Golden Week

Golden Week marks a string of holidays around the start of May in Japan.  With three official days off, many people take the opportunity to use a few of their precious vacation days (nenkyu) to travel or otherwise relax for an extended period.  This year, the holidays fall on Monday, Thursday, and Friday, so with just two days of nenkyu one could easily go on a 9 day trip.  This has made the Golden Week holidays one of the biggest travel periods in Japan, like Thanksgiving in the States.  Though schools will be open Tuesday and Wednesday, many teachers will go on trips around Japan, or abroad, and many students too, will travel with their parents.

The travel aspect of the holidays are so pervasive that only minimal interest is paid to the reasons behind the holidays themselves.  The holidays too are interestingly timed with the Japanese school year.  The start of a school year likely the busiest for teachers and students as new teachers struggle to learn their jobs and plan for the year.  The first weeks are full of meetings, planning, and getting to know staff and students.  The Golden Week provides a much-needed rest for many after the stress of moving to new jobs or dealing with new recruits.

The Holidays

April 29- April 29th is Showa day in memory of the previous Emperor.  The current reign is Heisei, but Showa lasted until 1989.  Since this year’s holiday falls on a Sunday, the next day becomes the Public Holiday.  During the Emperor’s reign this day marked the Emperor’s birthday.  While the holiday remains in his memory, there is a different holiday for the current emperor’s birthday on December 23.

May 3- The current Japanese constitution was promulgated on May 3, 1947.  The yearly anniversary is marked by another Public Holiday.

May 4- Greenery Day is an almost arbitrary holiday designed so that the people did not have to work between two holidays.  This day is now meant as a day to enjoy nature, but was originally just a name used to replace “Emperor’s Birthday” after his death and the ascension of his son.  Perhaps the somewhat arbitrary nature of this holiday feeds the tendency to enjoy the days off rather than as a remembrance of any specific event.

May 5- Children’s (aka Boys) Day is the most visually apparent part of the Golden Week holidays.  This holiday has a long history and tradition in Asia, celebrating the wish for prosperity and health for children.  Traditionally this holiday was only for boys, with a separate holiday for girls called Hina Matsuri. The current public holiday, however, now includes all children.  Generally, homes with children will display carp pennants for each child in the family.  The carp pennants waving in the wind look like they are swimming, and symbolize the hope children will be energetic (genki), healthy, and persevere.   Special mochi treats are given to the children as well.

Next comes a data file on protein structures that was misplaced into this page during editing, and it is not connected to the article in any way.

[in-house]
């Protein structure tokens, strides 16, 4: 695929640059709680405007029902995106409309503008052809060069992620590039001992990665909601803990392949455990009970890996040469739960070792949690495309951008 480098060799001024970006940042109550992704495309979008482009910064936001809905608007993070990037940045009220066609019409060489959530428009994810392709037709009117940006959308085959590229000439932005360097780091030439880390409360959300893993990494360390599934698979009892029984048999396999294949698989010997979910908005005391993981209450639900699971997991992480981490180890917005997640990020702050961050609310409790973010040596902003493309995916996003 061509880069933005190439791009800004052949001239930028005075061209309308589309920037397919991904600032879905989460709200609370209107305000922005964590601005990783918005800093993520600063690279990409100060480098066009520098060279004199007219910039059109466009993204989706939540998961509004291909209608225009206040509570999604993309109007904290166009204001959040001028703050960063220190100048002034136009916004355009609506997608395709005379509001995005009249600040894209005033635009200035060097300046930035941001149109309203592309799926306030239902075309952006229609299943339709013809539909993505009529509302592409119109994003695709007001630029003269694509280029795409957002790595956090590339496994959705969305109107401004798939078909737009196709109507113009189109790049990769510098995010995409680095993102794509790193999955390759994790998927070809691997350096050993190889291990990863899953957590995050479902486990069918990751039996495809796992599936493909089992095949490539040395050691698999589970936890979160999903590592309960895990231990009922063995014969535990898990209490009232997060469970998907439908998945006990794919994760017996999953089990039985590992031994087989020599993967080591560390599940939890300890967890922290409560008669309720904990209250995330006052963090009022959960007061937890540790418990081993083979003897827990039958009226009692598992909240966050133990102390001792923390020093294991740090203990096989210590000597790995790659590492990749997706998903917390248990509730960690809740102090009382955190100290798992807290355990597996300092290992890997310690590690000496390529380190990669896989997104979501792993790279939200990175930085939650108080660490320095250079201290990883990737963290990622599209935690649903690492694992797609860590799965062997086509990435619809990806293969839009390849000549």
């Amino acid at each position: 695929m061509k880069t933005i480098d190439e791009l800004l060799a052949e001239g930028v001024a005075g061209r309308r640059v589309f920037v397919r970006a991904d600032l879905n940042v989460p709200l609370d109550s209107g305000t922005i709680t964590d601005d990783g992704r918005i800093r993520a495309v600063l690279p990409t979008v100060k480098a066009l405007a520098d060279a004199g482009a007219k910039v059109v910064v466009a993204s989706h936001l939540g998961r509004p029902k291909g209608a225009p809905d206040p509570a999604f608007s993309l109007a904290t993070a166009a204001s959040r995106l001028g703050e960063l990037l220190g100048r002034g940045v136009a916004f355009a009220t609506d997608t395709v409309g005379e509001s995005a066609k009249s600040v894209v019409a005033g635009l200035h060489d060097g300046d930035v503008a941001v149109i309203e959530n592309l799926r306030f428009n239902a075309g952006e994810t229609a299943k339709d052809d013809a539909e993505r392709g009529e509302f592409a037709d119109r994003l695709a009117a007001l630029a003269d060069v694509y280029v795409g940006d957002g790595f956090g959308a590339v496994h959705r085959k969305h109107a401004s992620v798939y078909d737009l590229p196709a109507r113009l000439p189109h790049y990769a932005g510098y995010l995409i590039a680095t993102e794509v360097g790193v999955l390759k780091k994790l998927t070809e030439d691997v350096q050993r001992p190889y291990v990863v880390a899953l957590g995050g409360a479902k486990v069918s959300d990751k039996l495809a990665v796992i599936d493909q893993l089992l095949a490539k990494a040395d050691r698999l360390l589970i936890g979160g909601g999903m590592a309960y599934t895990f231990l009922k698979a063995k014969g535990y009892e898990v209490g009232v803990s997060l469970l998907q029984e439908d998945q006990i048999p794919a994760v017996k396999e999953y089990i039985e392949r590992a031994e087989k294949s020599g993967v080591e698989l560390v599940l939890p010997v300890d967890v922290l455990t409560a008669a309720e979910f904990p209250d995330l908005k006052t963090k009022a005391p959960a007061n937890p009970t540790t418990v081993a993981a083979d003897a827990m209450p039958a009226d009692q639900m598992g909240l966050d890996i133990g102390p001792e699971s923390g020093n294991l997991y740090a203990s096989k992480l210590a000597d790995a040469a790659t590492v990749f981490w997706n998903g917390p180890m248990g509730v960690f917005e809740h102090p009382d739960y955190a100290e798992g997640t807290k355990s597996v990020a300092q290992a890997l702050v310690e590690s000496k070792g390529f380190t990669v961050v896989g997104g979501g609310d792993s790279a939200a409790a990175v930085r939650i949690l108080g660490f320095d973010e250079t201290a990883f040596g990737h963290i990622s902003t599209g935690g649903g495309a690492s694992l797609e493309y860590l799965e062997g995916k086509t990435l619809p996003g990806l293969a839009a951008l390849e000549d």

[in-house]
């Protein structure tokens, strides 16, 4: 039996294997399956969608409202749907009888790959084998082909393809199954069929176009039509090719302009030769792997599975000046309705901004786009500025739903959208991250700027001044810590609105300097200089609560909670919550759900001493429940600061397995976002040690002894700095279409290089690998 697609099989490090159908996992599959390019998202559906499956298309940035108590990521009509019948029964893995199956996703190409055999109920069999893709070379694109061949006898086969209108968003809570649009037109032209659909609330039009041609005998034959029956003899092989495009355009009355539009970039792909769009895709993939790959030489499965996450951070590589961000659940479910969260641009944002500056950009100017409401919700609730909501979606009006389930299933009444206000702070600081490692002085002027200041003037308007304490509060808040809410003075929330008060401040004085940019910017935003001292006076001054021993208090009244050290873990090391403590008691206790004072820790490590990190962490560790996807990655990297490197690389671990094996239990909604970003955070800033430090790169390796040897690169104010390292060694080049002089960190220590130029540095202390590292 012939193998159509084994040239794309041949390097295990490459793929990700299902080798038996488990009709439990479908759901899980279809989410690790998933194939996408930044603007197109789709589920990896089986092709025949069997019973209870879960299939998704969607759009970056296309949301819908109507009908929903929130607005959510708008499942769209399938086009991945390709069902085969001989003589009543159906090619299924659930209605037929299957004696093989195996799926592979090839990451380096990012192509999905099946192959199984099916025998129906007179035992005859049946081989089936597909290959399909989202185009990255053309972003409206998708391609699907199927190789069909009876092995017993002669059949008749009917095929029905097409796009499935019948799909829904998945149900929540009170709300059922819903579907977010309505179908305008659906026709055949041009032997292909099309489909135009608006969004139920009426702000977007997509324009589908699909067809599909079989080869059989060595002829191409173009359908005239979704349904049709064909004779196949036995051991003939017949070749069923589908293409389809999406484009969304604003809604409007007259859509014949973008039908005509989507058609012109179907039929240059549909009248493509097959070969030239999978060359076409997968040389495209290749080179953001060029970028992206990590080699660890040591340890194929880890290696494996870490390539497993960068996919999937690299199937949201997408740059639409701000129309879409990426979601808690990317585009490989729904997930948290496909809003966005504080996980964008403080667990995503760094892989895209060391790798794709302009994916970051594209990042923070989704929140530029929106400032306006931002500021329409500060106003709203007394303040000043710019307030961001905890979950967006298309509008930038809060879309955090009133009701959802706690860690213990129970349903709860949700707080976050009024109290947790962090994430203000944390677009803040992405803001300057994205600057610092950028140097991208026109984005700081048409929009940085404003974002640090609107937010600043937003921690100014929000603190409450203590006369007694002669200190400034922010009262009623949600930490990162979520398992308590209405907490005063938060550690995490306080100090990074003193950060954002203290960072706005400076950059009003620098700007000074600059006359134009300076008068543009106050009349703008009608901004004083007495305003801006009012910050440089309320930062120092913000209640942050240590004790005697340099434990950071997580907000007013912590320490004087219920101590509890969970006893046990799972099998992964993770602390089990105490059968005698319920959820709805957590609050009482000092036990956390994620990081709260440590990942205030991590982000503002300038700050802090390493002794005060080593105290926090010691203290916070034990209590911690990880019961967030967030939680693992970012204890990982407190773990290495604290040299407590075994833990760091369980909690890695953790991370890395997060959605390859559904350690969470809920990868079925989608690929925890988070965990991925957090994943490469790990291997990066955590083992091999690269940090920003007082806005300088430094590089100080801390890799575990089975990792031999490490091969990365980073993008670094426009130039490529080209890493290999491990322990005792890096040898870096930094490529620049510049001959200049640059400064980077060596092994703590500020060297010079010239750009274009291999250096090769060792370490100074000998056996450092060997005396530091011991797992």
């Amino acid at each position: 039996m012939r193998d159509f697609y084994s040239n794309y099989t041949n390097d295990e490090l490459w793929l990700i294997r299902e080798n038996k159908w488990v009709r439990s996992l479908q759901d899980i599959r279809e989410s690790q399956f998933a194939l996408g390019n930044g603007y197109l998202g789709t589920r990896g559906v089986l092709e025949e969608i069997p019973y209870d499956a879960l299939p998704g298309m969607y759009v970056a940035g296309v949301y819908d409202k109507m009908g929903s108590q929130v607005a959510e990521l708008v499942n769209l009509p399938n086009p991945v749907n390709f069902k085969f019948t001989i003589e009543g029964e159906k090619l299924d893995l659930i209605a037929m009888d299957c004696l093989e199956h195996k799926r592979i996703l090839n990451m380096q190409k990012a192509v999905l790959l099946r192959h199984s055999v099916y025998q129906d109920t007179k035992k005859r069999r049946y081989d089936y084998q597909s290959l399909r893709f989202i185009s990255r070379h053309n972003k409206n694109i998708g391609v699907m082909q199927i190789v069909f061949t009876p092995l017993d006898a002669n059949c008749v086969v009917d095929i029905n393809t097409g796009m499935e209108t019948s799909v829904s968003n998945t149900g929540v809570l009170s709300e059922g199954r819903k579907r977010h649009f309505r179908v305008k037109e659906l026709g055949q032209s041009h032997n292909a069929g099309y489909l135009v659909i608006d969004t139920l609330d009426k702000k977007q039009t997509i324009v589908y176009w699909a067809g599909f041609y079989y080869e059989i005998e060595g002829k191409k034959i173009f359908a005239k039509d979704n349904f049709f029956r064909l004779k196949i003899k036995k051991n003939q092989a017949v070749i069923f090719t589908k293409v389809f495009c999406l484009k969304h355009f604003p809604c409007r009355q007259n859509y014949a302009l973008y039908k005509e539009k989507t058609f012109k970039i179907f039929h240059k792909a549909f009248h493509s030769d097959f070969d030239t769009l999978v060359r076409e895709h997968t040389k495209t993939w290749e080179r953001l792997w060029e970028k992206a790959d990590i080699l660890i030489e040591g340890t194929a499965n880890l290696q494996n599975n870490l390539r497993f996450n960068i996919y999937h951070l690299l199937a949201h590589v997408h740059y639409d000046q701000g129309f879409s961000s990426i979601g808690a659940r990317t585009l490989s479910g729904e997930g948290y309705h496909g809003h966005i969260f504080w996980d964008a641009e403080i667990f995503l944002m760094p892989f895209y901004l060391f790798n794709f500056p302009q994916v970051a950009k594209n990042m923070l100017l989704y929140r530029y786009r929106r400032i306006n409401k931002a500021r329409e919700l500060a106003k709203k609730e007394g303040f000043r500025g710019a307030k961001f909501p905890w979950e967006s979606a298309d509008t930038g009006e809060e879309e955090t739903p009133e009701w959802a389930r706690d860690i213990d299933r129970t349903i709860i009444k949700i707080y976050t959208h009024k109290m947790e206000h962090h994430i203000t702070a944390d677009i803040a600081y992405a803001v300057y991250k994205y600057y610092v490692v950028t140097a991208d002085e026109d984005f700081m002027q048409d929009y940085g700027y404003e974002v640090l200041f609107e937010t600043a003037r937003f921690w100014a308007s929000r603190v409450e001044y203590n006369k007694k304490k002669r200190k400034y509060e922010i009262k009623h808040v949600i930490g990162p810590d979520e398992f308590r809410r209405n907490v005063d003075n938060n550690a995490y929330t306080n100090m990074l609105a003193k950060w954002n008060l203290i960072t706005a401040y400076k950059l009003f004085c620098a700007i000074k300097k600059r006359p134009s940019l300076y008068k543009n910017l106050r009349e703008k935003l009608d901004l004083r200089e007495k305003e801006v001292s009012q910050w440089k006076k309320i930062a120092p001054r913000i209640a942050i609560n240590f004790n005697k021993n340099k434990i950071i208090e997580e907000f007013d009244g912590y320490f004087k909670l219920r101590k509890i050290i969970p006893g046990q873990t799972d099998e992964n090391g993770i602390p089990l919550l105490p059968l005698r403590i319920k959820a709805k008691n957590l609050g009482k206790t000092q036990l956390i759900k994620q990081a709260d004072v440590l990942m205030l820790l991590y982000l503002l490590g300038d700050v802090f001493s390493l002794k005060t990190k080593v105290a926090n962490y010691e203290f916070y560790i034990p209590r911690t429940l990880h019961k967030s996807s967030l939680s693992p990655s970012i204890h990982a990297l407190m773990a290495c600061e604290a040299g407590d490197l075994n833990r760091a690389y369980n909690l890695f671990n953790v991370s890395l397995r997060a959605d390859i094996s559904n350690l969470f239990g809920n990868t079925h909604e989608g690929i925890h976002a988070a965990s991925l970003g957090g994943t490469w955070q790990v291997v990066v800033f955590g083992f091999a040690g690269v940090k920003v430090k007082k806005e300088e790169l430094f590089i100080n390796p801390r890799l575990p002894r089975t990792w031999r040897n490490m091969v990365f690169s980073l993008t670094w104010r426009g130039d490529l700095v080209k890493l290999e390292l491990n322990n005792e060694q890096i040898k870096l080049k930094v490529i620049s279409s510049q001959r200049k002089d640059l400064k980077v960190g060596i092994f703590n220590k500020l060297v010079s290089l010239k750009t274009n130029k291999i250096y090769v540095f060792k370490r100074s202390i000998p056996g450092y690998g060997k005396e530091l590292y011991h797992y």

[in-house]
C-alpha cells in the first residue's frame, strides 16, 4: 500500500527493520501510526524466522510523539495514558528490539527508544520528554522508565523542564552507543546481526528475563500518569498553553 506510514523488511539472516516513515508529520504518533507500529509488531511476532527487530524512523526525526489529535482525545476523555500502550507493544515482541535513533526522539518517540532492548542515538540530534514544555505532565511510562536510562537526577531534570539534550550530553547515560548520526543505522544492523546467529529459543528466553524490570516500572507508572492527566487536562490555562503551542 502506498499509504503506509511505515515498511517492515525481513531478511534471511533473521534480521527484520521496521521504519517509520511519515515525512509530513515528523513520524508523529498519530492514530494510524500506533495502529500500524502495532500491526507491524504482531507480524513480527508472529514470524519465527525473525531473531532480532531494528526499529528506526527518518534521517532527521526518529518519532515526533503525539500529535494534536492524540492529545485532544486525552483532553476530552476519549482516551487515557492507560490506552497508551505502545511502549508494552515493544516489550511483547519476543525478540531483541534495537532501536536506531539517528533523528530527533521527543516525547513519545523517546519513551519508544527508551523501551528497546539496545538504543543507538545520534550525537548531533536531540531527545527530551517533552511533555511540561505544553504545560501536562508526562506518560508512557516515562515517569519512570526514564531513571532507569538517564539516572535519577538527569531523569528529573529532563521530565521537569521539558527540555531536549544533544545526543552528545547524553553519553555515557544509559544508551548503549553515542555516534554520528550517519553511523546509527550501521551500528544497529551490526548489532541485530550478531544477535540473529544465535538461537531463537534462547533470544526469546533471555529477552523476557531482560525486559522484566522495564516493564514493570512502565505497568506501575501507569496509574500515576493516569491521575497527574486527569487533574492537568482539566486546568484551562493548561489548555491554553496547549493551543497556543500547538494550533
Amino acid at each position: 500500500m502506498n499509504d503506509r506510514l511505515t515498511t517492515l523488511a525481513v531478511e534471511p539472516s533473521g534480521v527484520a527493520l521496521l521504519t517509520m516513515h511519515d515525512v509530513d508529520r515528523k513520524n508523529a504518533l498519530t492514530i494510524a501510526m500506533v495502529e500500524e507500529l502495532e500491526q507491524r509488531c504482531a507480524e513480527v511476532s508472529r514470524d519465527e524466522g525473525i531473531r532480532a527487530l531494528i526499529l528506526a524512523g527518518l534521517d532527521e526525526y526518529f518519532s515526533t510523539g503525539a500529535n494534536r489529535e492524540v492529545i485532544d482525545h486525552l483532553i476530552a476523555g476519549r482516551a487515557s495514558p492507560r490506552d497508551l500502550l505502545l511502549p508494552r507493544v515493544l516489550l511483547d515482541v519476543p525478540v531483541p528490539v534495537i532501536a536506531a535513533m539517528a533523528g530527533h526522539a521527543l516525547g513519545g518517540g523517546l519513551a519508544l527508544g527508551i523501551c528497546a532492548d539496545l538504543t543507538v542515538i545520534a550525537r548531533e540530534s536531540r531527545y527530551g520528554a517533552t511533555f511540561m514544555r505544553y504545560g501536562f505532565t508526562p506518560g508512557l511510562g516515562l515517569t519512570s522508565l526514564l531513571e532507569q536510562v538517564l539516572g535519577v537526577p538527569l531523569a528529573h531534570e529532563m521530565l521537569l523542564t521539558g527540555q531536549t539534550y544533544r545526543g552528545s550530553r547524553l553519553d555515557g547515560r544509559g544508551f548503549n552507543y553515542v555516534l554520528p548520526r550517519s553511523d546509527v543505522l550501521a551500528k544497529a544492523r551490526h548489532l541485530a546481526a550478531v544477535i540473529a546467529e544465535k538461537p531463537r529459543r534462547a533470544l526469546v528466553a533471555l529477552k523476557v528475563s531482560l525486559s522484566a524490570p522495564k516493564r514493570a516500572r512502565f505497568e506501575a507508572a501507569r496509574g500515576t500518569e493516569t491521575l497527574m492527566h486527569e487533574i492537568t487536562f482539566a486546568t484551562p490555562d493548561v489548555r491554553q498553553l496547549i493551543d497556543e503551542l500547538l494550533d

Many schools also display the carp banners to wish for good luck and happiness for their students in the coming years.  The banners are often raised in late April and stay up through part of May or beyond.  On the day, children get to play and are often presented with presents symbolizing health and strength.

Another common Children’s day item is to display samurai for each son.  I visited a local potter and his display had one for each  of his three sons.  He told me that this day isn’t an Okinawan holiday, but instead comes from mainland Japan.

More on Golden Week

Many industries rely on the upswing in travelers and tourism during this brief but important season.  The holidays mark the beginning of the summer seasons, drawing many to beaches and towns that rely on tourism.  Many travel agents, hotels, and airlines run specials to attract the vast crowds of domestic and international travelers, and many popular tourist destinations will be crowded.

A few years ago I traveled to the Kansai area (Kyoto, Nara, Osaka) during golden week.  We were able to do it affordable by using hostels, trains, busses, and cheap airfare.  Just about every major area we went to had major crowds, but we were still able to see and experience the sights due to the great management and planning around the areas.  In addition to the major areas, we found many interesting, less known areas that turned out to be far less crowded, but just as enjoyable.  If you’ll be traveling during Golden Week, I highly suggest visiting less known places as a way to escape crowds and have really memorable experiences.

One note of caution.  Busses, trains, traffic, and airports will likely be far more crowded than usual.  Be sure to give yourself extra travel time in case of delays or just simply being unable to squeeze into a standing room only bus!

Of course, not everyone travels during Golden Week.  Many families simply spend the time together or meet friends.  In Okinawa, many families take the opportunity to hit the ocean for the first time, or to have bbq with relatives.  This is also something kids might enjoy more than the traveling.  They can swim, play, eat, and then light off fireworks as dusk settles in.  Sparklers are a common Golden Week addition.

 

In Okinawa especially, some parties might even have a watermelon.  A popular game that started in Okinawa is to blind fold a contestant, spin them around and then give them a stick to attempt breaking open the melon.